Rethinking dashboard analytics

Data is everywhere, the effect can be minimal.
Jul 7, 2020
Data data everywhere, who knows what to think?

Lots of data are available through dashboards in many LMSes and other learning software but access to dashboards seems to have little effect on learning and this could be due to the and inability to fully interpret and apply what is being presented.

In response, researchers from the Faculty of IT at Monash University, in collaboration with colleagues from the University of Edinburgh and the University of South Australia have developed a model for a user-centred learning analytics system, consisting of four dimensions that are interconnected including; scientific research of learning and education, human-centred design, educational feedback and evaluation.

Its development followed a systematic literature review of learning analytics dashboards.

“This user-centred learning model will emphasise critical properties of self-regulated learning by focusing on metacognitive, cognitive, affective, and behavioural aspects of learning and guide the future work of developers, researchers, and adopters, to create better learning systems,” said lead researcher, Prof Dragan Gasevic from the Faculty of IT.

By conducting an analysis of existing empirical studies about the use of learning analytics dashboards, Gasevic and his team found that existing learning analytics dashboards are rarely grounded in recommendations established in educational research.

“Despite the growing adoption of learning analytics dashboards, there are many limitations in the design of their systems which our research has identified. Particularly, learners find it hard to interpret the data presented in dashboards and to make use of the feedback presented in dashboards to inform future learning strategies,” Gasevic said.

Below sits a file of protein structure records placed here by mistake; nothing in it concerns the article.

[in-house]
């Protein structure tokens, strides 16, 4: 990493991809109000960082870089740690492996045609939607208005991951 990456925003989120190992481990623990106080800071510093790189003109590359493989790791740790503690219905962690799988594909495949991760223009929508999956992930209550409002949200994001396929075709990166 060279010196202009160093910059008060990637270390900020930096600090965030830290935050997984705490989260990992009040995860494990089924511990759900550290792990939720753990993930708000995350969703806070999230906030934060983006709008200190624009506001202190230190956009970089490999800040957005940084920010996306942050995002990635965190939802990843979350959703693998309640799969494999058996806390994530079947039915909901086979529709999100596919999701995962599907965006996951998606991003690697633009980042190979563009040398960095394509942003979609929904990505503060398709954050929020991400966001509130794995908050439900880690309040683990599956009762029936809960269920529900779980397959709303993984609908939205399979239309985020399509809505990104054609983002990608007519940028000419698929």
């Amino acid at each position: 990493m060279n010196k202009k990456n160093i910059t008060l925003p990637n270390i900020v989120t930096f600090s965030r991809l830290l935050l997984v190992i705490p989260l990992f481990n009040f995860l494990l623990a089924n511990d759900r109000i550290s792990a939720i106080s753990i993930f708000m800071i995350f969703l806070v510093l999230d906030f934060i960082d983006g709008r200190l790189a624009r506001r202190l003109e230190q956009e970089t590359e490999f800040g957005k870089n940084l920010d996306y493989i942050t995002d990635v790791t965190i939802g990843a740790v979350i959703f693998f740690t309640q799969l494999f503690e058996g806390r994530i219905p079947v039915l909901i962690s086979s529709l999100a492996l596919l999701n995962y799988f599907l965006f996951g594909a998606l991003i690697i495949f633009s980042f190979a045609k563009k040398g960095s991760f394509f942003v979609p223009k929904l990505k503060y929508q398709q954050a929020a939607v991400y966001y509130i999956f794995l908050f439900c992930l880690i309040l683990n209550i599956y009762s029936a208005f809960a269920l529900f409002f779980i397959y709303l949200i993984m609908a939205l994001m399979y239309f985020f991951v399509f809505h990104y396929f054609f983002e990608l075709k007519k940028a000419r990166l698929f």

Current learning analytics dashboards often fail to offer advice to students and teachers on the use of effective learning tactics and strategies and have significant limitations in how their evaluation is conducted and reported.

“Another major concern is that the impact of learning dashboards and recommendation systems on student learning and success is found to be relatively low. Feedback presented in learning analytics dashboards can also be difficult to translate into a meaningful actionable recommendation to guide students in their learning.” 

Properly developed learning analytics tools can provide teachers with additional insights into student learning strategies and also provide students with personalised advice on their performance.

The value of learning analytics to support the development of self-regulated learning is voiced by many stakeholders and this is especially relevant in the times of digitalisation in which policymakers and education leaders recognise skills for self-regulated learning as essential for the future of life and work.

To read the research paper, visit: